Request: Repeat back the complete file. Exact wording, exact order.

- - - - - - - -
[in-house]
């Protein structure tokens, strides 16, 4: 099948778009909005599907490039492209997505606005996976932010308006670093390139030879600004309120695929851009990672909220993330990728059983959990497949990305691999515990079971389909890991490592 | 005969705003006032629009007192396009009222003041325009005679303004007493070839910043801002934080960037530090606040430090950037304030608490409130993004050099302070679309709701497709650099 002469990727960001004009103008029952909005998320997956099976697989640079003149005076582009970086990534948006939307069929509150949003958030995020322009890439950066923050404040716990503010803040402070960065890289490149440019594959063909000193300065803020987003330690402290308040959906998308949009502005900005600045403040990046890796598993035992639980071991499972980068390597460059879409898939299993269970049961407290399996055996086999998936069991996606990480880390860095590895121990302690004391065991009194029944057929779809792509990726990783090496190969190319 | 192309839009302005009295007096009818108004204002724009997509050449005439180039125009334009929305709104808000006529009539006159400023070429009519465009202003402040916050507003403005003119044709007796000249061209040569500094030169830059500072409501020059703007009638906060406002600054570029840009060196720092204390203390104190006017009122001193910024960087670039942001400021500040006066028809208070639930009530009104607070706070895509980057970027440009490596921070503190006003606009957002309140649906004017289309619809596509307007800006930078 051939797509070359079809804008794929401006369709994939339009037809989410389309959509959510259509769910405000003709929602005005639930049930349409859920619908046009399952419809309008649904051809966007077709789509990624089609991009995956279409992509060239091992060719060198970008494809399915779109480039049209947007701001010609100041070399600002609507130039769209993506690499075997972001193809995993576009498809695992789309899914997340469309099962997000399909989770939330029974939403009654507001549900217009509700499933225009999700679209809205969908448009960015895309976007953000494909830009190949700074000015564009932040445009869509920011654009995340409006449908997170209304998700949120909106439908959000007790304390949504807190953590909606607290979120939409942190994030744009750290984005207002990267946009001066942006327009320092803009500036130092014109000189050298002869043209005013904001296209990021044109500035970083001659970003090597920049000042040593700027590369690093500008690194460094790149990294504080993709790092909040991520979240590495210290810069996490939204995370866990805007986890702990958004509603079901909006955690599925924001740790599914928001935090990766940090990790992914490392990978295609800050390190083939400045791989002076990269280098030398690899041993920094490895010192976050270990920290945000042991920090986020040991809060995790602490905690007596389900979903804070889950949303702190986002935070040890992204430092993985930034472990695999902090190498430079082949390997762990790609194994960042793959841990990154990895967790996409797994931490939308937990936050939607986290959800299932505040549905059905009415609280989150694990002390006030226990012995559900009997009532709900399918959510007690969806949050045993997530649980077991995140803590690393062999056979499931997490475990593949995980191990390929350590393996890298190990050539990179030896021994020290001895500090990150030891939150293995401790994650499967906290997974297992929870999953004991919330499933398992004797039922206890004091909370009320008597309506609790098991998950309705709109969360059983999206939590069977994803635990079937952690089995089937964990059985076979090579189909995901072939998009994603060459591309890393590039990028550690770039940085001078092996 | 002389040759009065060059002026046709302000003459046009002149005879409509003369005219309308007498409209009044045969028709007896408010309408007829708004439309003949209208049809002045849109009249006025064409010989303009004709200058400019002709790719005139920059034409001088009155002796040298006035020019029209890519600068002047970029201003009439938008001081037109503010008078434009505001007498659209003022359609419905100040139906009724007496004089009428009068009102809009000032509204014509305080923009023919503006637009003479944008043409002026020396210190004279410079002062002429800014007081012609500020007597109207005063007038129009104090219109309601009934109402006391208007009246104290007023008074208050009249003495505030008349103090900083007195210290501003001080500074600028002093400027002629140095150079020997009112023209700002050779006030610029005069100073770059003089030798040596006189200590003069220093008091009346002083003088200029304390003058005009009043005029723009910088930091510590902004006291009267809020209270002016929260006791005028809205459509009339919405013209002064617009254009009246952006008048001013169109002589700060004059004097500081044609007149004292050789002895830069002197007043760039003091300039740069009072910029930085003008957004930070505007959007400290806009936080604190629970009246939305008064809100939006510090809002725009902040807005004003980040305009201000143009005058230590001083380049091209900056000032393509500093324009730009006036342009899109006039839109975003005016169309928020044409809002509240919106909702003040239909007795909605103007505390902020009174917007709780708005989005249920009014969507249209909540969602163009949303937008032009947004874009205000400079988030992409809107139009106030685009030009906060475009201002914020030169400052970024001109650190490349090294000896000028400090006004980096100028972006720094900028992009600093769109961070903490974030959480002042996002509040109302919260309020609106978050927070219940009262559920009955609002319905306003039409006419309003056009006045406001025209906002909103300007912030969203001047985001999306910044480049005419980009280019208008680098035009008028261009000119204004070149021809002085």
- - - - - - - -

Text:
[in-house]
């Protein structure tokens, strides 16, 4: 099948778009909005599907490039492209997505606005996976932010308006670093390139030879600004309120695929851009990672909220993330990728059983959990497949990305691999515990079971389909890991490592 | 005969705003006032629009007192396009009222003041325009005679303004007493070839910043801002934080960037530090606040430090950037304030608490409130993004050099302070679309709701497709650099 002469990727960001004009103008029952909005998320997956099976697989640079003149005076582009970086990534948006939307069929509150949003958030995020322009890439950066923050404040716990503010803040402070960065890289490149440019594959063909000193300065803020987003330690402290308040959906998308949009502005900005600045403040990046890796598993035992639980071991499972980068390597460059879409898939299993269970049961407290399996055996086999998936069991996606990480880390860095590895121990302690004391065991009194029944057929779809792509990726990783090496190969190319 | 192309839009302005009295007096009818108004204002724009997509050449005439180039125009334009929305709104808000006529009539006159400023070429009519465009202003402040916050507003403005003119044709007796000249061209040569500094030169830059500072409501020059703007009638906060406002600054570029840009060196720092204390203390104190006017009122001193910024960087670039942001400021500040006066028809208070639930009530009104607070706070895509980057970027440009490596921070503190006003606009957002309140649906004017289309619809596509307007800006930078 051939797509070359079809804008794929401006369709994939339009037809989410389309959509959510259509769910405000003709929602005005639930049930349409859920619908046009399952419809309008649904051809966007077709789509990624089609991009995956279409992509060239091992060719060198970008494809399915779109480039049209947007701001010609100041070399600002609507130039769209993506690499075997972001193809995993576009498809695992789309899914997340469309099962997000399909989770939330029974939403009654507001549900217009509700499933225009999700679209809205969908448009960015895309976007953000494909830009190949700074000015564009932040445009869509920011654009995340409006449908997170209304998700949120909106439908959000007790304390949504807190953590909606607290979120939409942190994030744009750290984005207002990267946009001066942006327009320092803009500036130092014109000189050298002869043209005013904001296209990021044109500035970083001659970003090597920049000042040593700027590369690093500008690194460094790149990294504080993709790092909040991520979240590495210290810069996490939204995370866990805007986890702990958004509603079901909006955690599925924001740790599914928001935090990766940090990790992914490392990978295609800050390190083939400045791989002076990269280098030398690899041993920094490895010192976050270990920290945000042991920090986020040991809060995790602490905690007596389900979903804070889950949303702190986002935070040890992204430092993985930034472990695999902090190498430079082949390997762990790609194994960042793959841990990154990895967790996409797994931490939308937990936050939607986290959800299932505040549905059905009415609280989150694990002390006030226990012995559900009997009532709900399918959510007690969806949050045993997530649980077991995140803590690393062999056979499931997490475990593949995980191990390929350590393996890298190990050539990179030896021994020290001895500090990150030891939150293995401790994650499967906290997974297992929870999953004991919330499933398992004797039922206890004091909370009320008597309506609790098991998950309705709109969360059983999206939590069977994803635990079937952690089995089937964990059985076979090579189909995901072939998009994603060459591309890393590039990028550690770039940085001078092996 | 002389040759009065060059002026046709302000003459046009002149005879409509003369005219309308007498409209009044045969028709007896408010309408007829708004439309003949209208049809002045849109009249006025064409010989303009004709200058400019002709790719005139920059034409001088009155002796040298006035020019029209890519600068002047970029201003009439938008001081037109503010008078434009505001007498659209003022359609419905100040139906009724007496004089009428009068009102809009000032509204014509305080923009023919503006637009003479944008043409002026020396210190004279410079002062002429800014007081012609500020007597109207005063007038129009104090219109309601009934109402006391208007009246104290007023008074208050009249003495505030008349103090900083007195210290501003001080500074600028002093400027002629140095150079020997009112023209700002050779006030610029005069100073770059003089030798040596006189200590003069220093008091009346002083003088200029304390003058005009009043005029723009910088930091510590902004006291009267809020209270002016929260006791005028809205459509009339919405013209002064617009254009009246952006008048001013169109002589700060004059004097500081044609007149004292050789002895830069002197007043760039003091300039740069009072910029930085003008957004930070505007959007400290806009936080604190629970009246939305008064809100939006510090809002725009902040807005004003980040305009201000143009005058230590001083380049091209900056000032393509500093324009730009006036342009899109006039839109975003005016169309928020044409809002509240919106909702003040239909007795909605103007505390902020009174917007709780708005989005249920009014969507249209909540969602163009949303937008032009947004874009205000400079988030992409809107139009106030685009030009906060475009201002914020030169400052970024001109650190490349090294000896000028400090006004980096100028972006720094900028992009600093769109961070903490974030959480002042996002509040109302919260309020609106978050927070219940009262559920009955609002319905306003039409006419309003056009006045406001025209906002909103300007912030969203001047985001999306910044480049005419980009280019208008680098035009008028261009000119204004070149021809002085």